Early studies indicate those who have both recovered from previously being infected with Covid-19, and also been vaccinated could have the best immunity against Omicron.
He said Pfizer's recent advice that top-ups of the vaccine are desirable is more likely to reflect the real situation as they data represents 'real world' cases.
"I think that boosters are going to be super-important here, they're going to give people enhanced immunity that lasts, and can deal with this Omicron wave."
He explained that people who've had two doses of the vaccine have an immune system 'memory' which allows their body to recognise the virus as a threat and respond to fight it. But, a booster shot rallies the immune system again to be more alert, so that if the virus shows up it can respond faster and with more force.
A German laboratory study has found the structure of Omicron's spike proteins are different enough to previous variants that some medicines designed to latch onto the virus's spikes may not be as effective.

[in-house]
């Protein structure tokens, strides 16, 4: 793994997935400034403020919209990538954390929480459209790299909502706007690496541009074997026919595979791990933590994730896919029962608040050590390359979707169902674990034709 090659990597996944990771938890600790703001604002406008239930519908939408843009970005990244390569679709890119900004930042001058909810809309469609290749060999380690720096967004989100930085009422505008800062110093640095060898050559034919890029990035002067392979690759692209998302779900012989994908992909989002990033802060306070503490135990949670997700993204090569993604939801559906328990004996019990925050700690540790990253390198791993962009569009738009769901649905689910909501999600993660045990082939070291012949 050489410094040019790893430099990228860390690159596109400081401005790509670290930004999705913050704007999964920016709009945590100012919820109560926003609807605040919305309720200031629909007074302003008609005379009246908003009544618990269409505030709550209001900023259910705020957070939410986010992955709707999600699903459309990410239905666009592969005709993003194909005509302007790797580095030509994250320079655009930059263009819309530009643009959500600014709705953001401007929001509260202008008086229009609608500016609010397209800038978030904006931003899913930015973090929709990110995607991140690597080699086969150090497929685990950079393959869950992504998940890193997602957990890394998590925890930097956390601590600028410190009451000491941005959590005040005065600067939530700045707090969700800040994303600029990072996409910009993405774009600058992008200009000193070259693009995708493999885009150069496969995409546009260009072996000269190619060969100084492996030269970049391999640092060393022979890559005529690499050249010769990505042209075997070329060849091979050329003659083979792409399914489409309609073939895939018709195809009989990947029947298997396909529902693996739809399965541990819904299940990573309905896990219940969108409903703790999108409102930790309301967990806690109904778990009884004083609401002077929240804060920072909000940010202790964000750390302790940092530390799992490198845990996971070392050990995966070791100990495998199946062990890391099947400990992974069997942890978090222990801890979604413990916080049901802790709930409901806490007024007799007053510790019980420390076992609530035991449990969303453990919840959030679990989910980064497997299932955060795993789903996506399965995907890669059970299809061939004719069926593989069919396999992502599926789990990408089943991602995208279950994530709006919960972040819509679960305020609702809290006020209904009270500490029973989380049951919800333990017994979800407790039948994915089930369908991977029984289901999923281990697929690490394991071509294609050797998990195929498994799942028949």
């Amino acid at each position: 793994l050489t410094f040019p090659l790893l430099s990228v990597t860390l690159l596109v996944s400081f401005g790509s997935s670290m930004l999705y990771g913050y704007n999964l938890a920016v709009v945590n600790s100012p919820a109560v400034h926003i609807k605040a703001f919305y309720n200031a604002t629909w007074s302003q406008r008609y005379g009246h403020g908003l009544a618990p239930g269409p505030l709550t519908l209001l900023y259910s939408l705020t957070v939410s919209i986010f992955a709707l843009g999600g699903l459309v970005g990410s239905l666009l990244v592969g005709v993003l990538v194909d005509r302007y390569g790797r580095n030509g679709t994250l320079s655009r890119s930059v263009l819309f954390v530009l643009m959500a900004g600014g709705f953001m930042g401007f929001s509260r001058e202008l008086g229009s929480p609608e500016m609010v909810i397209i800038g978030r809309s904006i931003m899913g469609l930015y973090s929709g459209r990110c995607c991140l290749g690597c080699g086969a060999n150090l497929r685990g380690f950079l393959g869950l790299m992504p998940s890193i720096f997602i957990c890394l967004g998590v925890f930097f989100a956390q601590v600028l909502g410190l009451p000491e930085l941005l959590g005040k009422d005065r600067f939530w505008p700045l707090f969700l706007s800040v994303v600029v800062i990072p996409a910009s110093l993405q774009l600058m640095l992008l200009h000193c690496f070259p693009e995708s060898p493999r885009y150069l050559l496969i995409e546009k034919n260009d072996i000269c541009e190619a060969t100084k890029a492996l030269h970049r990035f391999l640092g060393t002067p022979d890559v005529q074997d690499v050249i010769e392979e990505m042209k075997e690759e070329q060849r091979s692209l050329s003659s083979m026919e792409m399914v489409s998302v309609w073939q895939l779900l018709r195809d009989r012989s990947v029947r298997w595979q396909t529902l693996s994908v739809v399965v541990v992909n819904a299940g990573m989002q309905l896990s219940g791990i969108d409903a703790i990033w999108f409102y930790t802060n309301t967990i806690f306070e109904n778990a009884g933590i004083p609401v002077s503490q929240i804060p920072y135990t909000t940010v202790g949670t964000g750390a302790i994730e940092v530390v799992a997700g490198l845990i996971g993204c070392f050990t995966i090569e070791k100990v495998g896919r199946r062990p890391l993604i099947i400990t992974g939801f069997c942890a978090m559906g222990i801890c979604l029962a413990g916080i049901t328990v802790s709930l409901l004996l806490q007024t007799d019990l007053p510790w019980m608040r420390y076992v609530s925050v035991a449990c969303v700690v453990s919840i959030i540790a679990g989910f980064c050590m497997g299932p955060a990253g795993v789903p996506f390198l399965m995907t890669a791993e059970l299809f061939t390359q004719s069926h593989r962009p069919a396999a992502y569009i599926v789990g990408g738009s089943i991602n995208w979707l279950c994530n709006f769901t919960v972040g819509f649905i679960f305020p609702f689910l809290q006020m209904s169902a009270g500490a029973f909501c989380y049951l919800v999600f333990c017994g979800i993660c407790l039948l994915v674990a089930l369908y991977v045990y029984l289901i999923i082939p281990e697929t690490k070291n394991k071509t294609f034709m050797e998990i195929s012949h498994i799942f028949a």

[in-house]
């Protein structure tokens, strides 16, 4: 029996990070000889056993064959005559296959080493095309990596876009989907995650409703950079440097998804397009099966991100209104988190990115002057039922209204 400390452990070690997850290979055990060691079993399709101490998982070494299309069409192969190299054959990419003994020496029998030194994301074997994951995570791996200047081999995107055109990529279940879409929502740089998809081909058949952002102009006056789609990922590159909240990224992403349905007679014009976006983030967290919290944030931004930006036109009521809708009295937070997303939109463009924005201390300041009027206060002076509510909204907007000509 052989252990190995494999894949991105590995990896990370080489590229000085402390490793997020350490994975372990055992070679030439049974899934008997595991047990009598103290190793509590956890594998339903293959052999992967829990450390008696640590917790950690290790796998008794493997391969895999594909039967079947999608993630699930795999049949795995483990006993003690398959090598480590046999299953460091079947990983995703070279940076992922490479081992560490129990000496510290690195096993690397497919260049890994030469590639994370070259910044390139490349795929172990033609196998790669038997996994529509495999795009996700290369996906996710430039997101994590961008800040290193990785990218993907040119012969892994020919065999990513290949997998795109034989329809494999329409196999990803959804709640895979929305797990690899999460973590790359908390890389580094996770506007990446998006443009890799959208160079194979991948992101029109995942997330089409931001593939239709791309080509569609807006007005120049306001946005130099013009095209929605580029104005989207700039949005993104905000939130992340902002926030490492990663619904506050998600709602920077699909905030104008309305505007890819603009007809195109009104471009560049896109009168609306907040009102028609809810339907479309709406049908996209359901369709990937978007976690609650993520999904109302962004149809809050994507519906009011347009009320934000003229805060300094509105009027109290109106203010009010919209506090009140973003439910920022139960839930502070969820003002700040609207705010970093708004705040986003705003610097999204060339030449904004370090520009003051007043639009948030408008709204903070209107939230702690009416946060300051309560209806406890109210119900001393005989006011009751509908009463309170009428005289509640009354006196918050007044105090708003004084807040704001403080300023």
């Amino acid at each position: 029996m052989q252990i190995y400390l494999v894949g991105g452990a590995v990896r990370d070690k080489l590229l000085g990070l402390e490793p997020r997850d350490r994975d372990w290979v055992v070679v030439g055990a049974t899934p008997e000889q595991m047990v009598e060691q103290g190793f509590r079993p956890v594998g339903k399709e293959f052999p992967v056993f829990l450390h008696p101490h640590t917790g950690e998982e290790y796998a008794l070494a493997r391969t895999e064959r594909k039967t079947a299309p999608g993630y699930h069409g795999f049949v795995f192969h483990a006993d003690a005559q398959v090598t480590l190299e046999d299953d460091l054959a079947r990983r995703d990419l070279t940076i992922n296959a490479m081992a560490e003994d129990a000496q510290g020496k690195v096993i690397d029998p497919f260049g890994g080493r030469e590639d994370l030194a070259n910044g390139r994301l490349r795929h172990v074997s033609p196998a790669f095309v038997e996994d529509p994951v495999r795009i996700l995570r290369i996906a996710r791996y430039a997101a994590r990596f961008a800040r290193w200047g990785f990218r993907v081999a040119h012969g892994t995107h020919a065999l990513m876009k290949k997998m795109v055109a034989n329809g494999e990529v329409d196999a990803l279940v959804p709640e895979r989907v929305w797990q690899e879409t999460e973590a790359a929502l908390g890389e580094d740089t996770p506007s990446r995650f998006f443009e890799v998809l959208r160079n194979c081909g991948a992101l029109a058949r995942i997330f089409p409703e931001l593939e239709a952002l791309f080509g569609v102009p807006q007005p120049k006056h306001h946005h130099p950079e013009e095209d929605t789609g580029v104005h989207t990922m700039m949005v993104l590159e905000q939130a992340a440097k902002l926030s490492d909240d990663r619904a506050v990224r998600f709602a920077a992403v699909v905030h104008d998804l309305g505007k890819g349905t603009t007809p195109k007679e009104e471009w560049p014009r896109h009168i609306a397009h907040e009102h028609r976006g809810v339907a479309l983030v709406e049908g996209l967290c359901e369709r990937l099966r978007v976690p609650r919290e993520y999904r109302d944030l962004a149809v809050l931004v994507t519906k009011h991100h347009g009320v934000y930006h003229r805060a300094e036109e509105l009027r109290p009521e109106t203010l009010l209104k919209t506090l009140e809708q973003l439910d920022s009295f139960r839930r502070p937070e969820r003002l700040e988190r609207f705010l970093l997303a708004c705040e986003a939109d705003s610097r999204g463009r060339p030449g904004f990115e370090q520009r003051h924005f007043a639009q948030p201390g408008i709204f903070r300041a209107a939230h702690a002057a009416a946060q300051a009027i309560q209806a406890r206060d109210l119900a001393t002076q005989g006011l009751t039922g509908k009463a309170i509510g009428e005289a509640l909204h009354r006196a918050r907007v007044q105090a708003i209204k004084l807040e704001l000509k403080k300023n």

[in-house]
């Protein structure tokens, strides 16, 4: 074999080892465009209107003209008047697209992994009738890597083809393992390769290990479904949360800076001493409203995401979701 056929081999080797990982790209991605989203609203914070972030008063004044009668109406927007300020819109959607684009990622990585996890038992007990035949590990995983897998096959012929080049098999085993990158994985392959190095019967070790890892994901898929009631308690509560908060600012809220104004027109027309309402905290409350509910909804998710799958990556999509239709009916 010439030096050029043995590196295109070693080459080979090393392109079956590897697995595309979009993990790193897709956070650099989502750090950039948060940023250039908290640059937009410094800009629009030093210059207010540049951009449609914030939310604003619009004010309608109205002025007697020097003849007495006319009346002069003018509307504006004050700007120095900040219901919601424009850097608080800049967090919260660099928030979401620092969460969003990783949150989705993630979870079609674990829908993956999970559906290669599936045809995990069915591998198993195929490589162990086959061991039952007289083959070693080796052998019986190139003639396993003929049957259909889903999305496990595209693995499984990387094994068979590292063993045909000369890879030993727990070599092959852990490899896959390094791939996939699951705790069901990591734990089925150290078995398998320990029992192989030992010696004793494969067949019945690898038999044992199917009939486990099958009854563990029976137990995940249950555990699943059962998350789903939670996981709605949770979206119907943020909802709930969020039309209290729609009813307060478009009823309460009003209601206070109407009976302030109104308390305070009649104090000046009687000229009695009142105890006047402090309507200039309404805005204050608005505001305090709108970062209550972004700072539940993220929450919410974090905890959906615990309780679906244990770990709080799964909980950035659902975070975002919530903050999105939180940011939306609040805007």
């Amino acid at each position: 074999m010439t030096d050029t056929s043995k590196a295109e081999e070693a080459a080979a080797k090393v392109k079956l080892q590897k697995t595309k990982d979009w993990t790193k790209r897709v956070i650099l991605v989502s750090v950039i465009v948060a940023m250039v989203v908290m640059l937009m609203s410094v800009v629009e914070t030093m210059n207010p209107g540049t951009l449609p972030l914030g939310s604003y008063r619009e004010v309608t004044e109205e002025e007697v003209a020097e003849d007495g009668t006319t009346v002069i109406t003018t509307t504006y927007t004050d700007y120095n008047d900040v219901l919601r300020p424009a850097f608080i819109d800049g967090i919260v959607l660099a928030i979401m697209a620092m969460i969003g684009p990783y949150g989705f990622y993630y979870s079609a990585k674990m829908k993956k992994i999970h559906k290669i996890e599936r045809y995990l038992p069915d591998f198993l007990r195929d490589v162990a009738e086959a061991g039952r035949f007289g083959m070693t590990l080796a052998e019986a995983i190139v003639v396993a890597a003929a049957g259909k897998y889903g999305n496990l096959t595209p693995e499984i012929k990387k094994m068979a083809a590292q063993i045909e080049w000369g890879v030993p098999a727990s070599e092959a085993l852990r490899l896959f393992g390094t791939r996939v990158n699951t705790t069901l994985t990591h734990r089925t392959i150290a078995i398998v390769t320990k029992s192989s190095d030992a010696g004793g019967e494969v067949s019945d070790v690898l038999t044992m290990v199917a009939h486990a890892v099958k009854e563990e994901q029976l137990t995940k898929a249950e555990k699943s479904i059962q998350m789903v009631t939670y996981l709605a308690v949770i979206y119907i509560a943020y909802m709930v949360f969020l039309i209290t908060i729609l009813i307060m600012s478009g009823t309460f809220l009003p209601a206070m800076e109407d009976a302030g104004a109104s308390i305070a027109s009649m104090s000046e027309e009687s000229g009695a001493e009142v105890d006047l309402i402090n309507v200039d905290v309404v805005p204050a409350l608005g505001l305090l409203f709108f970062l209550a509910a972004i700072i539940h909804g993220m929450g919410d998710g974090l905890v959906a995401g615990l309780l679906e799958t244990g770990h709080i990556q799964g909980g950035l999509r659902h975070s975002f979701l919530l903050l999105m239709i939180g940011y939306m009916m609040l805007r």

"I think the monoclonal antibody therapies are going to struggle with Omicron. The antivirals themselves... target different parts of the virus, so I think they'll be okay still, but with any kind of antiviral and RNA virus resistance will develop with time and use."
Body fat acts as reservoir, study suggests
A new Stanford study has suggested body fat acts as a reservoir for Covid-19 infection.
It showed that fat cells can be infected, as well as "pro-inflammatory" cells in fat tissue, McLean said. "So all of this can enhance the undesirable inflammatory response," and create more severe disease.